Encryption Scheme using Triple DES in CBC mode

Example Code in C/C++

The C code in EncryptBytesAndHex.c (zipped, 5kB) shows how you could encrypt an arbitrary-length string using the functions in CryptoSys API. This example uses Triple DES in CBC mode. The three examples show how to encrypt an ANSI string in Byte mode, in Hex mode, and how you could encrypt a string that consists of Unicode `wide' characters. See also C/C++ Bytes Conversion Issues below.


The output from this example code should look like this. Note the difference in the input and output blocks for the ANSI `narrow' characters compared to the Unicode `wide' characters.

Example Code in VB6/VBA

The code in basTDEABytesAndHex.bas does the same. A full VB6 project is in EncryptBytesAndHex.VB6.zip (21 kB).

You can make your own mind up which way is easier for you (we prefer the Hex version in VB).

Security Issues

The key and Initialization Vector (IV) are hard-coded in this example so as not to obscure the technique we are trying to show. In practice you would generate the key randomly in a separate operation and pass the key data between the parties using a separate secure channel. You must never hard-code a key in production code. The IV should be generated randomly every time you encrypt something and can be passed to the receiver in the clear along with the ciphertext (see Sending the ciphertext to the recipient).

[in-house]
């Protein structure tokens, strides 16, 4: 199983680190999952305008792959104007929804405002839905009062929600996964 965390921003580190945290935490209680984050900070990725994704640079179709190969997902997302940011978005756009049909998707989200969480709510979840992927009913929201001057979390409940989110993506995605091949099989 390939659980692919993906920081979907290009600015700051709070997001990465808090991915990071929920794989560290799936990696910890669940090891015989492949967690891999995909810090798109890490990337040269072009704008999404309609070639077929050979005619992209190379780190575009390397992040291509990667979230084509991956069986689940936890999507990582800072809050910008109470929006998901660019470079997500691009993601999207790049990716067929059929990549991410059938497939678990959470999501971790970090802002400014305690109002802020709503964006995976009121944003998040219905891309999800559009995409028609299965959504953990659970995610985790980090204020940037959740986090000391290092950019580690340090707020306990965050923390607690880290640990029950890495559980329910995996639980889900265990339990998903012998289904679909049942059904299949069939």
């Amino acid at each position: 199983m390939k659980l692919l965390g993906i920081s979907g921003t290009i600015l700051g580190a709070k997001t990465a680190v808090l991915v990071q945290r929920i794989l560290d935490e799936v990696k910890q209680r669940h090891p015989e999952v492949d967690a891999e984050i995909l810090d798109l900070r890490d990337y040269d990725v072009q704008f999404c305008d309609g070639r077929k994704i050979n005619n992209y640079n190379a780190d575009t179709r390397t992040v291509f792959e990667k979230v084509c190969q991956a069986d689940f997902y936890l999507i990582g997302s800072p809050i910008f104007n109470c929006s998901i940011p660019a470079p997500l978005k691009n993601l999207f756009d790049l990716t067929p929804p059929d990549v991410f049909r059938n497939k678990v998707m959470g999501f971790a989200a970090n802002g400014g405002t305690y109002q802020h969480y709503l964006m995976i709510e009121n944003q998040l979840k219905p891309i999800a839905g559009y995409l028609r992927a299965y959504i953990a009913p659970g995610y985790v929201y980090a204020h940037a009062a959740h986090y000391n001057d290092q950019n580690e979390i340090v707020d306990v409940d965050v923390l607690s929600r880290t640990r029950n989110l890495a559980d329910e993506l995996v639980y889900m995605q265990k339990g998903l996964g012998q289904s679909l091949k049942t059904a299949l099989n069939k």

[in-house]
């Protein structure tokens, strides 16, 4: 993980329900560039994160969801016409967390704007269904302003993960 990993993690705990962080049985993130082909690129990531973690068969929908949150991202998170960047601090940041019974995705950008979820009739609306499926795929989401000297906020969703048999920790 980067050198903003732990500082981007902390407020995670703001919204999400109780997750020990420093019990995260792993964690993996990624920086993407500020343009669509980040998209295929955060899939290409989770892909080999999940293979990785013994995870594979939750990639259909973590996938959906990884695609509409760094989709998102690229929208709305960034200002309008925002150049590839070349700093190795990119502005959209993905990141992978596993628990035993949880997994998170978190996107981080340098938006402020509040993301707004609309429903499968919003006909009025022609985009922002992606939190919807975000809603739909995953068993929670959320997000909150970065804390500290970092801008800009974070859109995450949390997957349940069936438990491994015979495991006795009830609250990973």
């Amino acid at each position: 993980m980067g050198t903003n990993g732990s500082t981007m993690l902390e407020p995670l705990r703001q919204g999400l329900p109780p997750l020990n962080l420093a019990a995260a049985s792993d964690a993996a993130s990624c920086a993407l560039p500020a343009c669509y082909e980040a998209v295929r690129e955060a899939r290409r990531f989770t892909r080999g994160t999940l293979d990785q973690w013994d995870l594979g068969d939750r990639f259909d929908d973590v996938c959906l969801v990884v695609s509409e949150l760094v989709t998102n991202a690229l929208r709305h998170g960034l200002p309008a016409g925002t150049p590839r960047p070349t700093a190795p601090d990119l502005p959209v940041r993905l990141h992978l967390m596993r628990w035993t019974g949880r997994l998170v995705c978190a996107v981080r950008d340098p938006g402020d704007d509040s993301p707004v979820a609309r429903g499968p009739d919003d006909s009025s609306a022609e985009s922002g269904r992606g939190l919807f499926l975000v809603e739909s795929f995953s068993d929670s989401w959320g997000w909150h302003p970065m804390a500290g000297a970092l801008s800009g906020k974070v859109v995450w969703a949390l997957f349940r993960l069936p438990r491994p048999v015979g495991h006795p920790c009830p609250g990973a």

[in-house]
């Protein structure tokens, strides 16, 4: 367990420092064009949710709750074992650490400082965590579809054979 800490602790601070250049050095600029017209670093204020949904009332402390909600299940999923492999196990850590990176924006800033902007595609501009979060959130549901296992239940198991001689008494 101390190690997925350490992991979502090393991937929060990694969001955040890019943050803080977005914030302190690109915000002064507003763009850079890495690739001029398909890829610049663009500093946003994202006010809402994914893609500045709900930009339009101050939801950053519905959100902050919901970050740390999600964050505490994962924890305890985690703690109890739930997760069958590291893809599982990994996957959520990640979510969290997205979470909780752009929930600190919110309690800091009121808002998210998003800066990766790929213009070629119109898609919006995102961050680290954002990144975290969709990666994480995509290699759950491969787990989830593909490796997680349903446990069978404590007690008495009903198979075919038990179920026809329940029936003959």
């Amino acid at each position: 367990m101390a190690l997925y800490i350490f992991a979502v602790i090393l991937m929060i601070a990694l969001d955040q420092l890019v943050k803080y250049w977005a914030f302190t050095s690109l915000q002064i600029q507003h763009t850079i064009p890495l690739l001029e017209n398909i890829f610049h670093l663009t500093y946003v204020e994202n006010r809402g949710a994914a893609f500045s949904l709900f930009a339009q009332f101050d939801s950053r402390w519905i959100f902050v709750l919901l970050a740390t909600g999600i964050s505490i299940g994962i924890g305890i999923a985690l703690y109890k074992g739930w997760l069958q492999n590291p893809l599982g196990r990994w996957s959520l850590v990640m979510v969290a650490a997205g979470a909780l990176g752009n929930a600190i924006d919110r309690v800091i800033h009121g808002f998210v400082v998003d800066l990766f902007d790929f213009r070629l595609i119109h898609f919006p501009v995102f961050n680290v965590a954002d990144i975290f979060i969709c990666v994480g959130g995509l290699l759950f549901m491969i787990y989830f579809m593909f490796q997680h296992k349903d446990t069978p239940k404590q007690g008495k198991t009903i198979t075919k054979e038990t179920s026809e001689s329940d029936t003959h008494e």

INPUT: plaintext string, key, IV.
  1. convert string to bytes
  2. pad
  3. encrypt bytes
OUTPUT: ciphertext bytes.


INPUT: ciphertext bytes, key, IV.
  1. decrypt bytes
  2. unpad (or return error if invalid)
  3. convert bytes to string
OUTPUT: plaintext string or "decryption error".


Let's follow the three steps in encryption and decryption for the ANSI 'Bytes' example:
         Given string of text to be encrypted...
szPlain: |'H'|'e'|'l'|'l'|'o'|' '|'w'|'o'|'r'|'l'|'d'|'!'|'\0'| (zero-terminated string)
         Convert string to bytes...
lpPlain: |48 |65 |6C |6C |6F |20 |77 |6F |72 |6C |64 |21 | (len=12)
         Pad to next multiple of block length...
lpBlock: |48 |65 |6C |6C |6F |20 |77 |6F |72 |6C |64 |21 |04 |04 |04 |04 | (len=16)
         Encrypt the block...
lpCipher:|80 |C7 |33 |28 |BC |58 |9F |05 |9D |5B |B0 |5C |6C |EF |7A |4B | (len=16)

         Given ciphertext bytes to be decrypted...
lpCipher:|80 |C7 |33 |28 |BC |58 |9F |05 |9D |5B |B0 |5C |6C |EF |7A |4B | (len=16)
lpBlock: |48 |65 |6C |6C |6F |20 |77 |6F |72 |6C |64 |21 |04 |04 |04 |04 | (len=16)
         Strip the padding...
lpCheck: |48 |65 |6C |6C |6F |20 |77 |6F |72 |6C |64 |21 | (len=12)
         Convert bytes to string...
szCheck: |'H'|'e'|'l'|'l'|'o'|' '|'w'|'o'|'r'|'l'|'d'|'!'|'\0'| (zero-terminated string)

Note that the output from the encryption operation (lpCipher, nCipher) must not be converted back to or treated as a 'text' string because it could contain a zero byte. This problem is particularly pernicious because only certain outputs will fail, leading to much scratching of heads and unfounded accusations of bugs to the purveyors of cryptographic APIs.

Sending the ciphertext to the recipient

To pass the output of this example to the recipient, you could send a simple text message with the ciphertext encoded in hexadecimal like this